Tech giants and political leaders from around the globe came together in Paris on Wednesday to pledge their commitment to tackling the spread of terrorist content online, following the attack in Christchurch, New Zealand, in March.
In a summit hosted jointly by French President Emmanuel Macron and New Zealand Prime Minister Jacinda Ardern, the companies agreed to sign the document, and also to commit to a nine-point plan that will see them work together more collaboratively than they have in the past to ensure the spread of terrorist content is halted more effectively in future.
It comes in the wake of the New Zealand attacker livestreaming the murder of 51 people at two mosques on Facebook, resulting in the videobefore it was removed. More than a month after the attack, videos of the attack were , proving just .
Among the signatories of the “Christchurch Call” are Facebook, Twitter, Google, YouTube and Microsoft, along with 17 national governments and the EU. But one significant name is missing from the list of supporters — the White House announced it would not be signing the commitment due to free speech concerns.
The White House Office of Science and Technology Policy issued a statement that said while the US supports the goals of the Christchurch Call, it’s “not currently in a position to join the endorsement.”
“We continue to be proactive in our efforts to counter terrorist content online while also continuing to respect freedom of expression and freedom of the press,” the statement reads.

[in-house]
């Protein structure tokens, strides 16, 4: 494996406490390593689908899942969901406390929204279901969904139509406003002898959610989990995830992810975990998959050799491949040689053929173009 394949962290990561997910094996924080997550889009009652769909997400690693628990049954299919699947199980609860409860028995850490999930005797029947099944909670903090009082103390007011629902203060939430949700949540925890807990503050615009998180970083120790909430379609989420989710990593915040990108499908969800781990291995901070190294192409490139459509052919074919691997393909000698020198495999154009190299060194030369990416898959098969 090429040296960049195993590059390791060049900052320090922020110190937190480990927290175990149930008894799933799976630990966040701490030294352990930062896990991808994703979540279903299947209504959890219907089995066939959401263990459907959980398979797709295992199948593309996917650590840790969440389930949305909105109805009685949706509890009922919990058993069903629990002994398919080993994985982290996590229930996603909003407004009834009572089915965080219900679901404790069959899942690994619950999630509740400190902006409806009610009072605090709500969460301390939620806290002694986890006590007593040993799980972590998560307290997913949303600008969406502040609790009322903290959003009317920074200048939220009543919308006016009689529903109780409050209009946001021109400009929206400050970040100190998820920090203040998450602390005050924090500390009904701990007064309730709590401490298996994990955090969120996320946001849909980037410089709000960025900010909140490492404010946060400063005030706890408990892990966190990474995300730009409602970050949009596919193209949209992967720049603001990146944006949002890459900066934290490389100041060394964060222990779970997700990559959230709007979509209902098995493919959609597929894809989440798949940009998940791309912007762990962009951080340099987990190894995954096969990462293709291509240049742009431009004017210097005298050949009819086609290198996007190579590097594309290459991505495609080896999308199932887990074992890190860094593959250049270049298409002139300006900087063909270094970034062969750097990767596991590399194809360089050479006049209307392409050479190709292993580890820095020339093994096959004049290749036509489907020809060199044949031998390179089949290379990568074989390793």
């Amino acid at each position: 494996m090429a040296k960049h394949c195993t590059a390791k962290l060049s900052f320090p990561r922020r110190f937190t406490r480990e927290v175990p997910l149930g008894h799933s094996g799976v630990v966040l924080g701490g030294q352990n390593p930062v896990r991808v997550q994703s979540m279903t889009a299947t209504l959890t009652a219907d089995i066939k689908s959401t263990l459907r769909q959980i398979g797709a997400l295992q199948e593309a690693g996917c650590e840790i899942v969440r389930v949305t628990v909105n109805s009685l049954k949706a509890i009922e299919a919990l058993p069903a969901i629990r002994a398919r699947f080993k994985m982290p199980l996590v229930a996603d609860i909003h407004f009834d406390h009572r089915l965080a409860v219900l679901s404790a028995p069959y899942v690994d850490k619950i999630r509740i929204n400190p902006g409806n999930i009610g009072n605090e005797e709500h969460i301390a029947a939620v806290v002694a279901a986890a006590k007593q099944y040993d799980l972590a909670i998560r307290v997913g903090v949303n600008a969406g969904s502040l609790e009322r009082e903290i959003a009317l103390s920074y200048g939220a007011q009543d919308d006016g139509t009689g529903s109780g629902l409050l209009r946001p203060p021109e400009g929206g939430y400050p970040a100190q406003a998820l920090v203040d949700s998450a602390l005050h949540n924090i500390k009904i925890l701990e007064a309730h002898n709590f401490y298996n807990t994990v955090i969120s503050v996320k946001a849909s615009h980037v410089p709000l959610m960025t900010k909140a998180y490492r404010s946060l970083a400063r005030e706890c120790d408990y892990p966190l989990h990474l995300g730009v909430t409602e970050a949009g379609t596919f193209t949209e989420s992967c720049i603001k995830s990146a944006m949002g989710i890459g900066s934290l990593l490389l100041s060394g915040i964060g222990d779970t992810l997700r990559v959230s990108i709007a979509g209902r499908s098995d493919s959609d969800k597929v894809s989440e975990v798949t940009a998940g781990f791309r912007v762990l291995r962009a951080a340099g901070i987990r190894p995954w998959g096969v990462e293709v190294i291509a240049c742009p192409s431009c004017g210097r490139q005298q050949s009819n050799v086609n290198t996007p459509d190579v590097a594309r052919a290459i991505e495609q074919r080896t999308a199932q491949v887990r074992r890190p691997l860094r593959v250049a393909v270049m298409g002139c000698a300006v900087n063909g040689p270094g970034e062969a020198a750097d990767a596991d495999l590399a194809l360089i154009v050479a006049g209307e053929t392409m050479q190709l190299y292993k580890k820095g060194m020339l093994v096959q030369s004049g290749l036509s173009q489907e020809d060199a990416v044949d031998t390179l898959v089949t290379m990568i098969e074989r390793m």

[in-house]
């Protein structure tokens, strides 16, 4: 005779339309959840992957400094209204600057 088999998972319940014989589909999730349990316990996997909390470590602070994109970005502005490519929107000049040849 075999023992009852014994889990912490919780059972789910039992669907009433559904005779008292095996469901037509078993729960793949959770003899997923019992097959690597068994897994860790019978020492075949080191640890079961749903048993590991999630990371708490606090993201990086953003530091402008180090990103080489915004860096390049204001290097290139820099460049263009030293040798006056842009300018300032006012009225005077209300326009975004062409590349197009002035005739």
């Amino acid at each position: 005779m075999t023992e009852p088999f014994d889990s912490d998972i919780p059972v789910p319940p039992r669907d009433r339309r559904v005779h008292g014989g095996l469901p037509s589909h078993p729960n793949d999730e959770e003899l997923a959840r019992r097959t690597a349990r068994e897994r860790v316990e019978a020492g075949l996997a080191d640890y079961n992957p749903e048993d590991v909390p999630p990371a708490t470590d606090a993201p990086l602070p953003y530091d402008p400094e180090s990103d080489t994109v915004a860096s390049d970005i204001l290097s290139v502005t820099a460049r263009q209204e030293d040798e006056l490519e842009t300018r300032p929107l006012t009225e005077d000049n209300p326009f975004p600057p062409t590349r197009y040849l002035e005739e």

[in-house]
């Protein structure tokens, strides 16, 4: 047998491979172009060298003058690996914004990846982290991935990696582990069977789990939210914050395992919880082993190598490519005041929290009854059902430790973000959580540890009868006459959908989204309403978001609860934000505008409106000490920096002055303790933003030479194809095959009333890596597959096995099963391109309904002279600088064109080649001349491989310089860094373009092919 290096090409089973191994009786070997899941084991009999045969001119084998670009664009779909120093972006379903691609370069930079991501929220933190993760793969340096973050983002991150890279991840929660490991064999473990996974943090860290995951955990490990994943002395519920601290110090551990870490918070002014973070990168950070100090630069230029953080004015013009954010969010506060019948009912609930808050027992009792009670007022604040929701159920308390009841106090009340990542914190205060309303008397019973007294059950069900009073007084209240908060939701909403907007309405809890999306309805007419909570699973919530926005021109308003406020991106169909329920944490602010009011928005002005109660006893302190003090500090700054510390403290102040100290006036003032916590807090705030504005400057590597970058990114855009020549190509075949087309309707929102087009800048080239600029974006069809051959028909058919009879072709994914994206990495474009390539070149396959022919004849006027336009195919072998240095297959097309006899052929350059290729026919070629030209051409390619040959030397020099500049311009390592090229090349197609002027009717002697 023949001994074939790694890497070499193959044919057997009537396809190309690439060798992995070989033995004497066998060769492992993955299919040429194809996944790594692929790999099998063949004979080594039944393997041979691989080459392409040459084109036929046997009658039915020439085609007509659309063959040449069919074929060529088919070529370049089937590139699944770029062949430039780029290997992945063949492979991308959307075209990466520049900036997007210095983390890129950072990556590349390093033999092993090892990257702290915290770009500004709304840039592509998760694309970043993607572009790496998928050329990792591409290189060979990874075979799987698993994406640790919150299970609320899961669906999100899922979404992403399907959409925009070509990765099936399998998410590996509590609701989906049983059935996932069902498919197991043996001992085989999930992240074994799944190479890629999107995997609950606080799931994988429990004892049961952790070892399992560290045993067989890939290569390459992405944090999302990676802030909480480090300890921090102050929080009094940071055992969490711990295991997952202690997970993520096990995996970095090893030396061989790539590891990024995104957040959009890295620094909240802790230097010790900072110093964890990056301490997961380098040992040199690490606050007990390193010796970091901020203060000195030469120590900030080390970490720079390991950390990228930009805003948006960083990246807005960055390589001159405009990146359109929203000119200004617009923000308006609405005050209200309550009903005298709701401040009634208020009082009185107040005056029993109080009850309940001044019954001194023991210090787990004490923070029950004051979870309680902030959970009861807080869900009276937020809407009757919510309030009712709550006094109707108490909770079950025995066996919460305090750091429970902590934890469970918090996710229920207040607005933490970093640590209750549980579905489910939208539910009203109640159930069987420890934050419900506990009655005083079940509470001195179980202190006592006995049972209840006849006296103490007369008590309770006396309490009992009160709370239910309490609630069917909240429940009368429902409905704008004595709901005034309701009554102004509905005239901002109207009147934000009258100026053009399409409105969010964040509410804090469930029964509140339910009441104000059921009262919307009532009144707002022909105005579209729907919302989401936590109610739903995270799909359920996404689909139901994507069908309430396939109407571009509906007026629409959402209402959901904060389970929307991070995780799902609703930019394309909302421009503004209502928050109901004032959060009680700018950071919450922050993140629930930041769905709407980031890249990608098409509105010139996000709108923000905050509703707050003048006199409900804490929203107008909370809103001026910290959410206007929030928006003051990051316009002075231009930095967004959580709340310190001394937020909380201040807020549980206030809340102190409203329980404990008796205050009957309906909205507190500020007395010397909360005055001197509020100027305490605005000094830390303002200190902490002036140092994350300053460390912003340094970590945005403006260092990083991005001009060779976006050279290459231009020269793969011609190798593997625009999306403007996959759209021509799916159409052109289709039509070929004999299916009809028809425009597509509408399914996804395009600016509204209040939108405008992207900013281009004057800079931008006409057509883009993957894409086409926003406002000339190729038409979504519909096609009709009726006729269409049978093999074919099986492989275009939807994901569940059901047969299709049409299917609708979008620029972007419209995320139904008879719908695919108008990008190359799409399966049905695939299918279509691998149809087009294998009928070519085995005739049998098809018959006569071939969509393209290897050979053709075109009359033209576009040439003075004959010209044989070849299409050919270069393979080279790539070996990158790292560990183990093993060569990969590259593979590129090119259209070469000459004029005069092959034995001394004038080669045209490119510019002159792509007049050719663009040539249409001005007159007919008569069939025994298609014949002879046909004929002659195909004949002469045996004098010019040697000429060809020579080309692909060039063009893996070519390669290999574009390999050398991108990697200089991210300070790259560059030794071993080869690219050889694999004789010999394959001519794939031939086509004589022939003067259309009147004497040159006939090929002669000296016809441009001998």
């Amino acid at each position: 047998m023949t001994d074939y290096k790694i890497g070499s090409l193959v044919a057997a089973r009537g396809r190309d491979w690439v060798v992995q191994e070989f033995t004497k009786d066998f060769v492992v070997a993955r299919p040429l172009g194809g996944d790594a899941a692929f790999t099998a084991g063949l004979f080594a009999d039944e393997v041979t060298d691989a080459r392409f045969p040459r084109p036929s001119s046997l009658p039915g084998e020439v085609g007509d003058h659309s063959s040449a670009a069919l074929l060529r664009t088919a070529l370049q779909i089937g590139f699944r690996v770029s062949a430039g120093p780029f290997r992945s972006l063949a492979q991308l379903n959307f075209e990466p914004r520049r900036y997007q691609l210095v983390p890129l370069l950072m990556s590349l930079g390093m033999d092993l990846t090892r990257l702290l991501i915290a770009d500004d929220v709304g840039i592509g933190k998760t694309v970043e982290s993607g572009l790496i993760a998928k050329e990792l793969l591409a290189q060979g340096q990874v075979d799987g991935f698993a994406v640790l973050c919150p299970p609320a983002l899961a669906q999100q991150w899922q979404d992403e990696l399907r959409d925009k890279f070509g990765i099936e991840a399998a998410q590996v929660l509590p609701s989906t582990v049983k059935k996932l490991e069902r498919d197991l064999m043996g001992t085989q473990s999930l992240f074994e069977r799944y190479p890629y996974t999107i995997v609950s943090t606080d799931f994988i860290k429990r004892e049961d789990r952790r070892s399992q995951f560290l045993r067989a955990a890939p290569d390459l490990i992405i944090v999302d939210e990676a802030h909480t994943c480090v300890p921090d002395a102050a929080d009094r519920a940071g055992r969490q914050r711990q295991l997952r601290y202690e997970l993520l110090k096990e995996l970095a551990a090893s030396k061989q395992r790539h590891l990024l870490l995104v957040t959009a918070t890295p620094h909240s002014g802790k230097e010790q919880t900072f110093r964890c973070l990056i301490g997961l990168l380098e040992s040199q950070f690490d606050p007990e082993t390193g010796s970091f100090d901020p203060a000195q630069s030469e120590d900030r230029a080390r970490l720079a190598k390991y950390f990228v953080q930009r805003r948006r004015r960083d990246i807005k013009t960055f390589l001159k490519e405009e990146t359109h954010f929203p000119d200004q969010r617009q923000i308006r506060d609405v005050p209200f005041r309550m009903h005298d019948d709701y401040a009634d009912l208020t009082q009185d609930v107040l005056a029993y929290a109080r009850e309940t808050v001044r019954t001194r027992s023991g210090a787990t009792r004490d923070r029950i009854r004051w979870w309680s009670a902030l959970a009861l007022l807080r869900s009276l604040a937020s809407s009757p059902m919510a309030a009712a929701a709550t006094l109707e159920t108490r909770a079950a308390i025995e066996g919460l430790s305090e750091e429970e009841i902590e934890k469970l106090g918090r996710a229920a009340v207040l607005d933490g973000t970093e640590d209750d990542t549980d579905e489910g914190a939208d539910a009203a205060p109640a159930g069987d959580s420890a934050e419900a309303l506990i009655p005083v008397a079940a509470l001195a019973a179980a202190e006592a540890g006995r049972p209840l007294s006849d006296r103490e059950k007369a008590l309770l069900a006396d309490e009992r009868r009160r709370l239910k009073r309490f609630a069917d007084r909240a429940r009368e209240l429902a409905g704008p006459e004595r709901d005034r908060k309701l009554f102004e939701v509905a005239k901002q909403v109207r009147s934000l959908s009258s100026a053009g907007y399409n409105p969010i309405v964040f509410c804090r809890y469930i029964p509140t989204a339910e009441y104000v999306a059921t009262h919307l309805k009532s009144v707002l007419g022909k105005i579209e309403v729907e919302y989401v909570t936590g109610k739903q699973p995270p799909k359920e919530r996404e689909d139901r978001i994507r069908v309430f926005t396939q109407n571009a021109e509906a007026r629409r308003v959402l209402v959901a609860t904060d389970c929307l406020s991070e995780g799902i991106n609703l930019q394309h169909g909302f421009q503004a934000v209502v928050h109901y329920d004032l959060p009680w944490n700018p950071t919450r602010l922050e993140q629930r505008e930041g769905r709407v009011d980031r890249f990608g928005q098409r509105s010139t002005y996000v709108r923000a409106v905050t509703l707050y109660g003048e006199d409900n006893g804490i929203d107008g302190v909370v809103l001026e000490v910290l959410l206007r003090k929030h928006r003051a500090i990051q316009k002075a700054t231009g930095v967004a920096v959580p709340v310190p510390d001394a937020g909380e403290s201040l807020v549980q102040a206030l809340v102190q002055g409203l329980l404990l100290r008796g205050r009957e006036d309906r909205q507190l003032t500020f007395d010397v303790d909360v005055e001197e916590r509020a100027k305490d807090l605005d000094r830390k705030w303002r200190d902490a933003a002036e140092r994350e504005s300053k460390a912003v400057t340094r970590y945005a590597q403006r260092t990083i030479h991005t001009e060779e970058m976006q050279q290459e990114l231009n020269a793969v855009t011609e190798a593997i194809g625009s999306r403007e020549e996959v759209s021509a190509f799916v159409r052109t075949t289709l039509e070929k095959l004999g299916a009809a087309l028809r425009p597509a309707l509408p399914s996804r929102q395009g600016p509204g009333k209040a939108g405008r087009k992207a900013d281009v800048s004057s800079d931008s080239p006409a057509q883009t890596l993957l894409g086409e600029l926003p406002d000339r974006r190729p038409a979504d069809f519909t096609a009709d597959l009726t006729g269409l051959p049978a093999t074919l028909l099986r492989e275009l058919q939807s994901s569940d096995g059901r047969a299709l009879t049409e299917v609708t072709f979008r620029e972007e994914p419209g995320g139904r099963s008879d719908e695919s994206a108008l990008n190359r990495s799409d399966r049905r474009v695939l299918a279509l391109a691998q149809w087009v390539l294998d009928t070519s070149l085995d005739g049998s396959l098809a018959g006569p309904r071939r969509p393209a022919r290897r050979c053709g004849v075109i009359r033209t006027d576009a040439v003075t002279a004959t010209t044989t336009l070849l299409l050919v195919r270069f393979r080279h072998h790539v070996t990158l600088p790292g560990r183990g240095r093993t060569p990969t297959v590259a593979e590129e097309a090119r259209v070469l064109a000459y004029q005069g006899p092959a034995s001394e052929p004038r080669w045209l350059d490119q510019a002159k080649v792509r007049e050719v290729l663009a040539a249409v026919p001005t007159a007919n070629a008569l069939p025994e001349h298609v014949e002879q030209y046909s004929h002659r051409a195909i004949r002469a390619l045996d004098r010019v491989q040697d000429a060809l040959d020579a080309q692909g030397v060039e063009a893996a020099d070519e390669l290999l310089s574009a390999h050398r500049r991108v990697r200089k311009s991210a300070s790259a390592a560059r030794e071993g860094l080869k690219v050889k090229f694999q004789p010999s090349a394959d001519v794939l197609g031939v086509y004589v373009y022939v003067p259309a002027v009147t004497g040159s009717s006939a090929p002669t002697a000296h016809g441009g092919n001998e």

In a joint statement, the supporters of the call said:
The terrorist attacks in Christchurch, New Zealand, in March were a horrifying tragedy. And so it is right that we come together, resolute in our commitment to ensure we are doing all we can to fight the hatred and extremism that lead to terrorist violence.
Terrorism and violent extremism are complex societal problems that require an all-of-society response. For our part, the commitments we are making today will further strengthen the partnership that Governments, society and the technology industry must have to address this threat.
The five actions the companies have committed to taking individually are:
- Establishing methods for users to report terrorist and violent extremist content
- Enhancing the underlying technology that detects and removes terrorist content automatically
- Committing to better checks for livestreaming
- Publishing transparency reports
There are also four actions that the companies have agreed to work on together. These are:
- Sharing technology development, including open-source, shared tools that other companies can use
- Creating joint crisis protocols
- Combatting hate and bigotry
Originally published May 15, 9:40 a.m. PT.
Update, 10:39 a.m. PT: Adds White House statement.